Definition of summary in English:

summary

noun

  • A brief statement or account of the main points of something:

    ‘a summary of Chapter Three’
    • ‘The summaries are brief, focussed and numbered for easy identification.’
    • ‘You may remember that The Register used to run reader surveys online and publish summaries.’
    • ‘His summaries of the world's problems are so well put that one feels they have been solved merely by virtue of the fact that he has described them.’
    • ‘Hence our preference for brief, readable letters supplemented with pictures and summaries of responses.’
    • ‘The result of your search will bring up a list of job summaries and links to full job descriptions.’
    • ‘Table 1 shows descriptive summaries of variables common to both trials for both groups in each trial.’
    • ‘This is a nicely delivered and nuanced talk - much more so than this cursory summary suggests.’
    • ‘Then there is the additional problem that many of us only see brief summaries of these reports in the press.’
    • ‘Clinical Evidence is a compendium of summaries of the best available evidence about what works and what doesn't work in health care.’
    • ‘Succinct summaries describe the structural features and relate other minerals to the one being viewed.’
    • ‘As stated above, this brief list and the following summaries do not pretend to be complete.’
    • ‘For those of you not familiar with the candidates and their parties, I've made quick summaries for you.’
    • ‘Even casual readers may benefit from the sectional summaries or recapitulations in the book.’
    • ‘At the time of the inquiry the families had been supplied with summaries of both witness statements and other material used in evidence.’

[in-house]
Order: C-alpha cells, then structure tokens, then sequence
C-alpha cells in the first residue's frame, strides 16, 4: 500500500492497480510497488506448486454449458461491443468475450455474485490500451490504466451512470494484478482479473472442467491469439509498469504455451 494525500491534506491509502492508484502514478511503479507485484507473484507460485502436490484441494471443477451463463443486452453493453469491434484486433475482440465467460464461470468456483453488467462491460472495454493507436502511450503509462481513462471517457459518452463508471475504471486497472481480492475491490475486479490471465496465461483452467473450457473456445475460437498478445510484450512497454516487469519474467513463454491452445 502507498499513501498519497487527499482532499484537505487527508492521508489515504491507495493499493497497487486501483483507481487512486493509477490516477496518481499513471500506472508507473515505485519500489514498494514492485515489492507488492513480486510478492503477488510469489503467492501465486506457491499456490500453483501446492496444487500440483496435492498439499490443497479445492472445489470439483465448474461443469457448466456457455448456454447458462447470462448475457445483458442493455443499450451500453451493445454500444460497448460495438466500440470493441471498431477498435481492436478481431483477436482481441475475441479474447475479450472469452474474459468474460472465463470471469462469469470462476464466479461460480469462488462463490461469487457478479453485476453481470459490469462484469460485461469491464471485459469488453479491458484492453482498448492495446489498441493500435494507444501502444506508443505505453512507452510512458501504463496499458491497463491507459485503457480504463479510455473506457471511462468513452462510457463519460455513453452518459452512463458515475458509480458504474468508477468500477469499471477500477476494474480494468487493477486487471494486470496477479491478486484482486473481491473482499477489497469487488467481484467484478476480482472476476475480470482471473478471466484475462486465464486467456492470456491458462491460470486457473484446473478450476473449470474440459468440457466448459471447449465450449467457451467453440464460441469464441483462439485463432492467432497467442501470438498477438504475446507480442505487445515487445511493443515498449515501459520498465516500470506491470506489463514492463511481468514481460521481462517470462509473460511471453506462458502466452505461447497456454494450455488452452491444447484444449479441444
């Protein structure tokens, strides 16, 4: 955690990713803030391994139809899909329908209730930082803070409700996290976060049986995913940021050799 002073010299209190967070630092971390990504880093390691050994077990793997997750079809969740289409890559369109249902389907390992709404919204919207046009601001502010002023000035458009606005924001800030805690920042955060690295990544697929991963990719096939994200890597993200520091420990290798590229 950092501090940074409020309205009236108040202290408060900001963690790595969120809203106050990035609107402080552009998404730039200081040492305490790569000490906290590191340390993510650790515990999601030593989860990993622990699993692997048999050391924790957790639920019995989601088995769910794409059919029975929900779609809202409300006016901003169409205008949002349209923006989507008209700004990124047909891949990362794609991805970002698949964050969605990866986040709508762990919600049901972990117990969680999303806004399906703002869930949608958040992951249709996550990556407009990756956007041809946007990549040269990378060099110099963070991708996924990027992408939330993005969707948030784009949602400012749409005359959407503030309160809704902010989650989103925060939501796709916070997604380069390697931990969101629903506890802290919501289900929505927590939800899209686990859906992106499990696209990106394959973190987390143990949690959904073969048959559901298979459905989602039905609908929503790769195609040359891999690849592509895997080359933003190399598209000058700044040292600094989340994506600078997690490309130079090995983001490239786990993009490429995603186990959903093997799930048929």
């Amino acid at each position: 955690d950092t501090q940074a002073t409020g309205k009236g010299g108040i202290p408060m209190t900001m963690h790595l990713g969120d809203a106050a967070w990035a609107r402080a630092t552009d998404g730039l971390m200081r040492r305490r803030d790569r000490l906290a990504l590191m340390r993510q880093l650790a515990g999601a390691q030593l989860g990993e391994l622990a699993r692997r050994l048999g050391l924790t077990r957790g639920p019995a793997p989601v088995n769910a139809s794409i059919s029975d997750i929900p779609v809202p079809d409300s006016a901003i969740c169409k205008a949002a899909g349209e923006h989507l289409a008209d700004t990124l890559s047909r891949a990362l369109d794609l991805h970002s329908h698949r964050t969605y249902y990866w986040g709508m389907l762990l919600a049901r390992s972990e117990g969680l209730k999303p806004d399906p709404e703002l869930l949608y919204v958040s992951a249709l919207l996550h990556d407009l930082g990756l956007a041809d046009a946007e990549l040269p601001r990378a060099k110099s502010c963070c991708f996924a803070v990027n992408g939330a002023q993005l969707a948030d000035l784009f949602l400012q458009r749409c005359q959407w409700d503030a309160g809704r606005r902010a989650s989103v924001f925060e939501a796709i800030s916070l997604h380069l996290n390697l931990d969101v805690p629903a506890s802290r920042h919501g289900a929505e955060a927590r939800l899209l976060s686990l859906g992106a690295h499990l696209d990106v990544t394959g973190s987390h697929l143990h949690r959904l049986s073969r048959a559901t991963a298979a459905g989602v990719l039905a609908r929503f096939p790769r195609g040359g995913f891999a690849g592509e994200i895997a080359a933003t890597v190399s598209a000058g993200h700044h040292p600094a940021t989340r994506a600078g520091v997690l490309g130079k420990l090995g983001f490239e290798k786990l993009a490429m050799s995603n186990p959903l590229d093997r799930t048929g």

• ‘I think secondhand accounts or summaries can be very useful simply because they allow us a quick grasp on a subject.’
    • ‘The system allows managers to view employees' annual holiday summaries and absence summaries at a glance.’
    • ‘Moreover, it demonstrates that they have not studied the full Audit Commission report, but rely on potted summaries.’
    • ‘Daily summaries were compiled into weekly summaries and then monthly summaries.’
    • ‘These have further information, plot summaries, reviews, pictures, and other good stuff.’
    • ‘Yahoo and Lycos have posted excellent summaries of the top searches of 2003.’
    synopsis, precis, résumé, abstract, abridgement, digest, compendium, condensation, encapsulation, abbreviated version
    outline, sketch, rundown, review, summing-up, survey, overview, run-through, notes, recapitulation, recap
    tour d'horizon
    wrap-up
    epitome, conspectus, summa
    View synonyms

adjective

  • 1Not including needless details or formalities; brief:

    ‘summary financial statements’
    • ‘The Committee may, however, decide to include a summary account of the results in its annual report.’
    • ‘As summary statements, part of their rationale is to provide a key to the linkages between different articles.’
    • ‘The two sides also prepared separate summary statements on the talks held Thursday and Friday in central Tokyo, he said.’
    • ‘I leave it to your Lordship whether you have summary assessment or detailed assessment.’
    • ‘I suppose they were expecting to find a summary statement they could just pass along.’
    • ‘I take into account the summary allegations at paragraph 16 of the skeleton argument.’